Carbon Diffusivity in Multi-Component Austenite

S-J Lee et al

The diffusivity of carbon in multi-component austenite has been investigated using a thermodynamic-based analysis. The activity coefficient of carbon as a function of alloying elements and temperature was used to derive the carbon diffusivity as a function of composition and temperature. The strong influence of chromium (which decreases carbon diffusion rates) was incorporated in the diffusivity equation. The equation for carbon diffusivity was verified by comparing calculated results with measured diffusivity of carbon for various alloys.

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Diffusivities of an Al–Fe–Ni melt and their effects on the microstructure during solidification

Lijun Zhang et al

A systematical investigation of the diffusivities in an Al–Fe–Ni melt was presented. Based on the experimental and theoretical data about diffusivities, the temperature- and composition-dependent atomic mobilities were evaluated for the elements in Al–Ni, Al–Fe, Fe–Ni and Al–Fe–Ni melts via an effective approach. Most of the reported diffusivities can be reproduced well by the obtained atomic mobilities. In particular, for the first time the ternary diffusivity of the liquid in a ternary system is described in conjunction with the established atomic mobilities. The effect of the atomic mobilities in a liquid on microstructure and microsegregation during solidification was demonstrated with one Al–Ni binary alloy. The simulation results indicate that accurate databases of mobilities in the liquid phase are much needed for the quantitative simulation of microstructural evolution during solidification by using various approaches, including DICTRA and the phase-field method.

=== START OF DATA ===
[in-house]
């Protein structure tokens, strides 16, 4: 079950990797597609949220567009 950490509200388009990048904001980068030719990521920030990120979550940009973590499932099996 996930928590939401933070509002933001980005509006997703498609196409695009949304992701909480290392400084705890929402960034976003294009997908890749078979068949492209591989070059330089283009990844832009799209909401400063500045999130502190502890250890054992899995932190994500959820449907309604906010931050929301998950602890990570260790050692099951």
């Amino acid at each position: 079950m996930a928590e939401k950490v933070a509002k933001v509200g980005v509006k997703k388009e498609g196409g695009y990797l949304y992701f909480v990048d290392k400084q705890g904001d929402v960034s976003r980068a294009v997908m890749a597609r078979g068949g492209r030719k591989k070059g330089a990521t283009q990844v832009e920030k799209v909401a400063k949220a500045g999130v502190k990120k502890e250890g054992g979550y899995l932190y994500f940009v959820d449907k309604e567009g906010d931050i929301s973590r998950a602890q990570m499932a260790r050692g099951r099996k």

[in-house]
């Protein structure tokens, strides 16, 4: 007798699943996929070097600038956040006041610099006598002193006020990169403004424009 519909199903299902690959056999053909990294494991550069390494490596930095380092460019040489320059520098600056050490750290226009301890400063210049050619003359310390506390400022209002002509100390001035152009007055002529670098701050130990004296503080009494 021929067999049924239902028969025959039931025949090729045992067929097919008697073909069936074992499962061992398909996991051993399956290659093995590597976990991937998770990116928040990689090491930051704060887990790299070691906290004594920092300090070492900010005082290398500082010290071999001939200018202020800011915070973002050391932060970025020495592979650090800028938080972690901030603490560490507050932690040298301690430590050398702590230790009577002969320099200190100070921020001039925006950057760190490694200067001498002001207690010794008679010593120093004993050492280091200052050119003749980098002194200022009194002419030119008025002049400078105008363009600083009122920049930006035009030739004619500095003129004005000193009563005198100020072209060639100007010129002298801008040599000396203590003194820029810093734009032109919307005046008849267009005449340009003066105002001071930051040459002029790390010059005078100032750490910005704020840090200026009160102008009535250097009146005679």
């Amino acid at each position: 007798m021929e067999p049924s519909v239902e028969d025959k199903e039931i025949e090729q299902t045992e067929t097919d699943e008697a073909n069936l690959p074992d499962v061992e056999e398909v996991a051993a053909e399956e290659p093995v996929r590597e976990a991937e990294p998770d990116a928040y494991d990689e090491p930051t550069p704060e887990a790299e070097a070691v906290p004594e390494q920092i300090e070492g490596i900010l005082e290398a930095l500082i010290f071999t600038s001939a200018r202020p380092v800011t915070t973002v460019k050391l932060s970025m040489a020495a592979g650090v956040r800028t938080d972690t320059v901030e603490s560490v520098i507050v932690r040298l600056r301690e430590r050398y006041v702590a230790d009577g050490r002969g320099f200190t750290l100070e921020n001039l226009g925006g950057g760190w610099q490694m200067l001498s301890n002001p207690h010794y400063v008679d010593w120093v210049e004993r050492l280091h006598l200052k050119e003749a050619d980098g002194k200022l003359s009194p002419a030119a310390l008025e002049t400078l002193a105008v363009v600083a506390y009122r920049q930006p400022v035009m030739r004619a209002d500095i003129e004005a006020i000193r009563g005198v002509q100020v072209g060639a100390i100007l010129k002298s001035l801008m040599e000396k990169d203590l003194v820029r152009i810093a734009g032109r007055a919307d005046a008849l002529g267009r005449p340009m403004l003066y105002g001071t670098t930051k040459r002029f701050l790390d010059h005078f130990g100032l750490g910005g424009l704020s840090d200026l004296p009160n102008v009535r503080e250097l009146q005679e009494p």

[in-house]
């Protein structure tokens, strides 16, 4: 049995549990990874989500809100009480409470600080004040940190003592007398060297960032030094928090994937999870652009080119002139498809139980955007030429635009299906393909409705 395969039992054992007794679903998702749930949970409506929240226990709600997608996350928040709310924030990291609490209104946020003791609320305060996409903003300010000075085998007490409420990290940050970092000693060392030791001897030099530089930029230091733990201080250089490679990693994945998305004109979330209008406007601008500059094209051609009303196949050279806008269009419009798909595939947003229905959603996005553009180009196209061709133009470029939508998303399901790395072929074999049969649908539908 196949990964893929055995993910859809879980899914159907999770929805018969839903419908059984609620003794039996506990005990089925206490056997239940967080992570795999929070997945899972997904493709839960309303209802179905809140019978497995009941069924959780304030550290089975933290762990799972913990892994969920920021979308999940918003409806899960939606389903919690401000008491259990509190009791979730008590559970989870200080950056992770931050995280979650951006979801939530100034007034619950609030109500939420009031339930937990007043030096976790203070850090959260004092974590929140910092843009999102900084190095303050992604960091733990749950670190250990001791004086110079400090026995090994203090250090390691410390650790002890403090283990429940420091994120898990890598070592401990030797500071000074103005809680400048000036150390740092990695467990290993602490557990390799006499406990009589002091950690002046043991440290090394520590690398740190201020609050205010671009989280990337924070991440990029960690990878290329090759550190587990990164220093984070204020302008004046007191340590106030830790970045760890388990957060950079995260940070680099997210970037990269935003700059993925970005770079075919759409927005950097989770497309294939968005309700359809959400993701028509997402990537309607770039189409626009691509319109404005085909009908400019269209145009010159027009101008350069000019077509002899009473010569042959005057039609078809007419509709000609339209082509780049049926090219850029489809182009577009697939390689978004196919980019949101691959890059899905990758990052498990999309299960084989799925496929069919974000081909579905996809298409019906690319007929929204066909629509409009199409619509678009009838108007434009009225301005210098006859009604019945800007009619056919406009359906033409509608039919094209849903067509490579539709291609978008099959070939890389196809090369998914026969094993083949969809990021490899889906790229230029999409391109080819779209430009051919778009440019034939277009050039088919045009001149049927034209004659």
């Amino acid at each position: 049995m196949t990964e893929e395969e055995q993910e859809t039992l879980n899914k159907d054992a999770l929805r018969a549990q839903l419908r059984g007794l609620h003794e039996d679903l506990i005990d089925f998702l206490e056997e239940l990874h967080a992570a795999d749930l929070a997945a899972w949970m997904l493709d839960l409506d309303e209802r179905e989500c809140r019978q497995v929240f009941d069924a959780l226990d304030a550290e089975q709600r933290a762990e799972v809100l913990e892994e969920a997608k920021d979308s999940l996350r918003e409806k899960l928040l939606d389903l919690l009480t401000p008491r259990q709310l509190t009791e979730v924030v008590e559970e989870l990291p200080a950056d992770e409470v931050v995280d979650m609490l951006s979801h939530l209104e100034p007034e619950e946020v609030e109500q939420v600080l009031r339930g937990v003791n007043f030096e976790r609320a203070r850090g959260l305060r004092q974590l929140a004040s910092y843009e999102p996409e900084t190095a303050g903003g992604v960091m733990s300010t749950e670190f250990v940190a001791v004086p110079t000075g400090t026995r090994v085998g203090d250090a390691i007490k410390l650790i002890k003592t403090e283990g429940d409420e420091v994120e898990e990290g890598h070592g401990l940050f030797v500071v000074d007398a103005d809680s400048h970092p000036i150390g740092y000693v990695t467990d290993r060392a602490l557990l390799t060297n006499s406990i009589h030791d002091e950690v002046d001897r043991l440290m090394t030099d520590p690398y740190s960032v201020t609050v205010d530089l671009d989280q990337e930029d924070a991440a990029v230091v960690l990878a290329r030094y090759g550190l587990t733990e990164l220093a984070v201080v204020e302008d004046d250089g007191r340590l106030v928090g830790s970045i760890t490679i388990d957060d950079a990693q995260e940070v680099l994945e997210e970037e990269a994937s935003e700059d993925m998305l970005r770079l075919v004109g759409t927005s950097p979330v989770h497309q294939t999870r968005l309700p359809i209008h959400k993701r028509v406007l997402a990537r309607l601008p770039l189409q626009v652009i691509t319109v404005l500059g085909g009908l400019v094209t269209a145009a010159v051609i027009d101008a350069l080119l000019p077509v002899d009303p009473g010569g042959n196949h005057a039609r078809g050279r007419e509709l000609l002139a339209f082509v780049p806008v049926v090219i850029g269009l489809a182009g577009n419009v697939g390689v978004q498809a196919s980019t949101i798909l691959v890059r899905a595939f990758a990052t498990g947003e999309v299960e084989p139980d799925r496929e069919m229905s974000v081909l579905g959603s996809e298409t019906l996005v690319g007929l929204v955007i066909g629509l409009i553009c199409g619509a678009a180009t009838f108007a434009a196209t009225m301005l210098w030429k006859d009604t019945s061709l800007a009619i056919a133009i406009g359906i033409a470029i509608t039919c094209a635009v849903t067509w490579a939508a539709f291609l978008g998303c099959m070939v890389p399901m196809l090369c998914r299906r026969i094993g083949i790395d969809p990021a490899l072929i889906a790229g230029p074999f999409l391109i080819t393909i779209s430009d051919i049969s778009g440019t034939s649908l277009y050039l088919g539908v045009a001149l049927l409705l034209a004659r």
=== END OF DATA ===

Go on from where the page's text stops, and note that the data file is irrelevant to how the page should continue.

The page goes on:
Reactive diffusion

March 31, 2009

Reactive diffusion in nanostructures of spherical symmetry

G Schmitz et al

To investigate reactive diffusion in nanosized spherical geometries, a clear model experiment has been designed. Thin film {Al/Cu/Al} and {Cu/Al/Cu} triple layers were deposited on tips of 25 nm apex radius and investigated by atom probe tomography (APT). At the interfaces within both samples, the growth of the reaction product proceeds parabolically from the very beginning but with remarkably different rates. Growth appears to be always faster if Cu is stacked to the outer side of Al. The complex quantitative analysis of reaction-induced stress, surface tensions and partial mobilities suggests that the different growth rates represent the Darken and the Nernst–Planck limits of interdiffusion. Since the curvature radius of the model samples ranges down to a few tens of nanometers, it is anticipated that an analogous effect may play a role in the oxidation of nanospheres or in chemical reactions of core–shell structures.